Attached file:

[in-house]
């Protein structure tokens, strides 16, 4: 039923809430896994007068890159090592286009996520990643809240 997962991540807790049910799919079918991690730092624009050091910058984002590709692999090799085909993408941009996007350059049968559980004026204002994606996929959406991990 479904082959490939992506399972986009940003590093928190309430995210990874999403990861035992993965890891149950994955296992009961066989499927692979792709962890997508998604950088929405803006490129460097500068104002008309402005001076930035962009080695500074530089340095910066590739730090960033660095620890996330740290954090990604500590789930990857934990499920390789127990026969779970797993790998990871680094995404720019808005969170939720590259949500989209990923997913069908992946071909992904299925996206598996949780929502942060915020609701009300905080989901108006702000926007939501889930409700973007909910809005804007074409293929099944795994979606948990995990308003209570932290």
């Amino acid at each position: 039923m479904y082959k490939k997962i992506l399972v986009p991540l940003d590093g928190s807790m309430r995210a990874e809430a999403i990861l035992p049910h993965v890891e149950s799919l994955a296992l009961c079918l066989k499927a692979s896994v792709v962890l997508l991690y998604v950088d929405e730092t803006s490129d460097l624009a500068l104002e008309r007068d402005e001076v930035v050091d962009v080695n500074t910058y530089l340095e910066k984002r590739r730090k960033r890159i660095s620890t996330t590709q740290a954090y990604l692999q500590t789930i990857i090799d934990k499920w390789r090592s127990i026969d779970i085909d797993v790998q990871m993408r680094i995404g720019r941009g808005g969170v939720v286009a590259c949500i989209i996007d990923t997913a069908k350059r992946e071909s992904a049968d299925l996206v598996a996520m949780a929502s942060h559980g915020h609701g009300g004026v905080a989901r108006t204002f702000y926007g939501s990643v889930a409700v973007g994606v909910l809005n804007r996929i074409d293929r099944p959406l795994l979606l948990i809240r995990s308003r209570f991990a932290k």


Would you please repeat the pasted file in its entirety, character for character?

[in-house]
């Protein structure tokens, strides 16, 4: 039923809430896994007068890159090592286009996520990643809240 997962991540807790049910799919079918991690730092624009050091910058984002590709692999090799085909993408941009996007350059049968559980004026204002994606996929959406991990 479904082959490939992506399972986009940003590093928190309430995210990874999403990861035992993965890891149950994955296992009961066989499927692979792709962890997508998604950088929405803006490129460097500068104002008309402005001076930035962009080695500074530089340095910066590739730090960033660095620890996330740290954090990604500590789930990857934990499920390789127990026969779970797993790998990871680094995404720019808005969170939720590259949500989209990923997913069908992946071909992904299925996206598996949780929502942060915020609701009300905080989901108006702000926007939501889930409700973007909910809005804007074409293929099944795994979606948990995990308003209570932290």
């Amino acid at each position: 039923m479904y082959k490939k997962i992506l399972v986009p991540l940003d590093g928190s807790m309430r995210a990874e809430a999403i990861l035992p049910h993965v890891e149950s799919l994955a296992l009961c079918l066989k499927a692979s896994v792709v962890l997508l991690y998604v950088d929405e730092t803006s490129d460097l624009a500068l104002e008309r007068d402005e001076v930035v050091d962009v080695n500074t910058y530089l340095e910066k984002r590739r730090k960033r890159i660095s620890t996330t590709q740290a954090y990604l692999q500590t789930i990857i090799d934990k499920w390789r090592s127990i026969d779970i085909d797993v790998q990871m993408r680094i995404g720019r941009g808005g969170v939720v286009a590259c949500i989209i996007d990923t997913a069908k350059r992946e071909s992904a049968d299925l996206v598996a996520m949780a929502s942060h559980g915020h609701g009300g004026v905080a989901r108006t204002f702000y926007g939501s990643v889930a409700v973007g994606v909910l809005n804007r996929i074409d293929r099944p959406l795994l979606l948990i809240r995990s308003r209570f991990a932290k």